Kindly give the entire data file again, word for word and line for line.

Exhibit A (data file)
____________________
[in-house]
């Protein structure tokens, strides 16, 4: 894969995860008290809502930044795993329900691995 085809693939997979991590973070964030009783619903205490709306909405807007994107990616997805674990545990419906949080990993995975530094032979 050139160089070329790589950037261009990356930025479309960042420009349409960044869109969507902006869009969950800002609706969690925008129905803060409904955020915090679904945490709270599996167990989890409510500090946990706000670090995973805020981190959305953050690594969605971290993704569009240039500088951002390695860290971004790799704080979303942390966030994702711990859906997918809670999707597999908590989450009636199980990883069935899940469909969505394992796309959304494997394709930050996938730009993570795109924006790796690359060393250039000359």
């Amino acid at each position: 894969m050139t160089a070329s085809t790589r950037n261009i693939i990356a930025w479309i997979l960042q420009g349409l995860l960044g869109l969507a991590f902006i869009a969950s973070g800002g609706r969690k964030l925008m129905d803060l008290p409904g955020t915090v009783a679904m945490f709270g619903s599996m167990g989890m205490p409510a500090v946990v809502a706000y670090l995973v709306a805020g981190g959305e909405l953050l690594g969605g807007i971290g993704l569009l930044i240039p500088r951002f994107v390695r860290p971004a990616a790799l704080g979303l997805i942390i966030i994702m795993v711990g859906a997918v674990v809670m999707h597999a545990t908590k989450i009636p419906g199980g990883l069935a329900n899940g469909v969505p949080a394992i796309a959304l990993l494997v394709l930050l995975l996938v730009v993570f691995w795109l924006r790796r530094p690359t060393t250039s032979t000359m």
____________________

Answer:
[in-house]
């Protein structure tokens, strides 16, 4: 894969995860008290809502930044795993329900691995 085809693939997979991590973070964030009783619903205490709306909405807007994107990616997805674990545990419906949080990993995975530094032979 050139160089070329790589950037261009990356930025479309960042420009349409960044869109969507902006869009969950800002609706969690925008129905803060409904955020915090679904945490709270599996167990989890409510500090946990706000670090995973805020981190959305953050690594969605971290993704569009240039500088951002390695860290971004790799704080979303942390966030994702711990859906997918809670999707597999908590989450009636199980990883069935899940469909969505394992796309959304494997394709930050996938730009993570795109924006790796690359060393250039000359």
């Amino acid at each position: 894969m050139t160089a070329s085809t790589r950037n261009i693939i990356a930025w479309i997979l960042q420009g349409l995860l960044g869109l969507a991590f902006i869009a969950s973070g800002g609706r969690k964030l925008m129905d803060l008290p409904g955020t915090v009783a679904m945490f709270g619903s599996m167990g989890m205490p409510a500090v946990v809502a706000y670090l995973v709306a805020g981190g959305e909405l953050l690594g969605g807007i971290g993704l569009l930044i240039p500088r951002f994107v390695r860290p971004a990616a790799l704080g979303l997805i942390i966030i994702m795993v711990g859906a997918v674990v809670m999707h597999a545990t908590k989450i009636p419906g199980g990883l069935a329900n899940g469909v969505p949080a394992i796309a959304l990993l494997v394709l930050l995975l996938v730009v993570f691995w795109l924006r790796r530094p690359t060393t250039s032979t000359m």